Improving Community Ophthalmic Care through Urgent Care Eye Exam
Natasha L. Herz, MD, LDP XIX, Class of 2017 - Washington DC Metropolitan Ophthalmological Society
Purpose: Provide training to urgent care providers to improve their ability to assess and diagnose the red eye, enabling more accurate and appropriate referral to ophthalmology and avoiding unnecessary delays in treatment.
Methods: A power point presentation was developed to teach the urgent care provider what signs and symptoms to document, how to perform an eye exam with the equipment available in the typical urgent care setting, and when urgent referral to an ophthalmologist is necessary. Urgent care centers in the immediate 10-mile radius were contacted to offer this education to their providers free of charge.
Results: Increasing demand for access to urgent care with decreased wait times and increased after-hour availability has triggered the development of urgent care centers and minute clinics across the Washington DC Metro area. Unfortunately, the training of urgent care providers to conduct eye examinations is quite variable. Subsequently many patients are misdiagnosed and improperly treated for serious eye conditions including herpes keratitis and dermatitis treated with steroids, unrecognized corneal foreign bodies treated as “pink eye,” bacterial keratitis treated as “pink eye,” and iritis treated as “pink eye.” I found 25 urgent care clinics in my immediate 10-mile radius and contacted them to offer my Eye Exam for Urgent Care course. Three of them chose to have me give this presentation to them and felt they were much better equipped to assess ophthalmic complaints. Since my presentation, I have received multiple calls from these centers and was able to give them much better advice regarding appropriate treatment and follow-up because they had performed a quality urgent eye exam.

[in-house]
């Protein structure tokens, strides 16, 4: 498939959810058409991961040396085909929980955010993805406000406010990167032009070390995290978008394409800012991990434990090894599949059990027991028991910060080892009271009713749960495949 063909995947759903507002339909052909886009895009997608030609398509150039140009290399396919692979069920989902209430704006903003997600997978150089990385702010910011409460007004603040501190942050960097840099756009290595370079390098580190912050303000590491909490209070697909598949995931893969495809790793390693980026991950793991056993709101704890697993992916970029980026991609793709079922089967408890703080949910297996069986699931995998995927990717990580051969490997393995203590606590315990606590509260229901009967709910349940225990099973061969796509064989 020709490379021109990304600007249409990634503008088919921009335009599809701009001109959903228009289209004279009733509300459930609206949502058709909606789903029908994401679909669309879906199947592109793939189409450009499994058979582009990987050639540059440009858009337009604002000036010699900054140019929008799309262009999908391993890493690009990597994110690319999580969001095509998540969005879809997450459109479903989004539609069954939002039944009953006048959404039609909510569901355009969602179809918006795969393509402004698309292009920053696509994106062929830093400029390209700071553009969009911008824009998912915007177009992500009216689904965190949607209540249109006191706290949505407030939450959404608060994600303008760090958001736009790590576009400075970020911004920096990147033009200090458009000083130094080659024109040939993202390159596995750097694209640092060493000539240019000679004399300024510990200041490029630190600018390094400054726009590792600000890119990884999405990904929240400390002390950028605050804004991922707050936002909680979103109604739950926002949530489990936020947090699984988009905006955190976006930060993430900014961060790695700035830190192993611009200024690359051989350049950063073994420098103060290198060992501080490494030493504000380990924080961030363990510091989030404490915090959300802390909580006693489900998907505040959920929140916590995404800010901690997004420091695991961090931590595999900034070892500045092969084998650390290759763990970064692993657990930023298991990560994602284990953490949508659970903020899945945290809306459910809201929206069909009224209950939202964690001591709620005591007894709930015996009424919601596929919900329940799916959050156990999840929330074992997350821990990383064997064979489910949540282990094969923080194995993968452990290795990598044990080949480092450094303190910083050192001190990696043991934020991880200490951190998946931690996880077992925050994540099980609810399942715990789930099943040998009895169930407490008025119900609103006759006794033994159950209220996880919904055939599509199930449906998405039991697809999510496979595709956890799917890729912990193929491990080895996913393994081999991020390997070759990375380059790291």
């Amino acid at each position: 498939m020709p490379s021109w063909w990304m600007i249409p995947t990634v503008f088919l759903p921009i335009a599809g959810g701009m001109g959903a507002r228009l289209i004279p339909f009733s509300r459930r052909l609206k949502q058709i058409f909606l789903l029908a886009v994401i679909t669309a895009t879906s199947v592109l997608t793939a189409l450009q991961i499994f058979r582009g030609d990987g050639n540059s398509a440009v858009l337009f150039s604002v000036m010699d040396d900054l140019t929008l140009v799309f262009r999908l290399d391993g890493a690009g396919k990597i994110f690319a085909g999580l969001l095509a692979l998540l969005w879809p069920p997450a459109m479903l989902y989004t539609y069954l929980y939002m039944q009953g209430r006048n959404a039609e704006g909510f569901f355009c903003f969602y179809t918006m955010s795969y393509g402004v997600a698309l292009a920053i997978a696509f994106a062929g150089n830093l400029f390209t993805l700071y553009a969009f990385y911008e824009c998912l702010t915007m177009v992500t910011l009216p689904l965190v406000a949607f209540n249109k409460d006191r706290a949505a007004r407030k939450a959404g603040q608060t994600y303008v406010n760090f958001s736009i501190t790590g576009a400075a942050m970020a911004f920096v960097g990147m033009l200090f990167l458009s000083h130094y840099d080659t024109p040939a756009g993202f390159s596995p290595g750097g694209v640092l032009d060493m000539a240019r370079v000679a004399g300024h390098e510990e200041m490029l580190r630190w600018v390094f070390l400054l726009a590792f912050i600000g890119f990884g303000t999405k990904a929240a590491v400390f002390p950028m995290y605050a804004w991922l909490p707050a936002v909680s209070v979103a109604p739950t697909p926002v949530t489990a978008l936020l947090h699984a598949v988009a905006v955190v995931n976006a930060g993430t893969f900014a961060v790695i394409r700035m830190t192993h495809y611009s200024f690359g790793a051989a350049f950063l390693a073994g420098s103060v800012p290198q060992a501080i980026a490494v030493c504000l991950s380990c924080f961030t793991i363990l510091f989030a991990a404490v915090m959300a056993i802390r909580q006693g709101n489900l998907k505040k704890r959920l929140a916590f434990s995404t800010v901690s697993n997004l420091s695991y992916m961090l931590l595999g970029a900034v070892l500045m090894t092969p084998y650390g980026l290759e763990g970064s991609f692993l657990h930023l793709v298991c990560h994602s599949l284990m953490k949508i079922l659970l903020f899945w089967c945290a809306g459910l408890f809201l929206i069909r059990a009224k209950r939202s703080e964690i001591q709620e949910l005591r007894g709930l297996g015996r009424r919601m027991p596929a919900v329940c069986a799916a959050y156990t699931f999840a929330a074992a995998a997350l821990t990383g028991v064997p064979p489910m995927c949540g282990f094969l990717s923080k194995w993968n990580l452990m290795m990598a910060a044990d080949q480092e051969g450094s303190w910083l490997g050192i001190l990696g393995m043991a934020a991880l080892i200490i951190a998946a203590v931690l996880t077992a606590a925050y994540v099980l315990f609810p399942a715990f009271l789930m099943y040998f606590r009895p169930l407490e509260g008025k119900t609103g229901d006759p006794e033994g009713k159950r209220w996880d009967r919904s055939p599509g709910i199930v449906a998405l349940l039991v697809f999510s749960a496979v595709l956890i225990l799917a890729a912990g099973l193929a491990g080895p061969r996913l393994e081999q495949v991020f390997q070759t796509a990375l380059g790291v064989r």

Conclusions: The demand for after-hours care has brought a large number of urgent care centers into the Washington DC Metro area. In an effort to maintain a high quality of eye care with this model and continue to keep ophthalmologists as leaders of the eye care team, the Eye Exam for Urgent Care course will continue to be offered to the local urgent care centers. I will encourage the members of the Washington DC Metro Ophthalmology Society to join in this effort as it is beneficial to our community and indirectly to our advocacy efforts.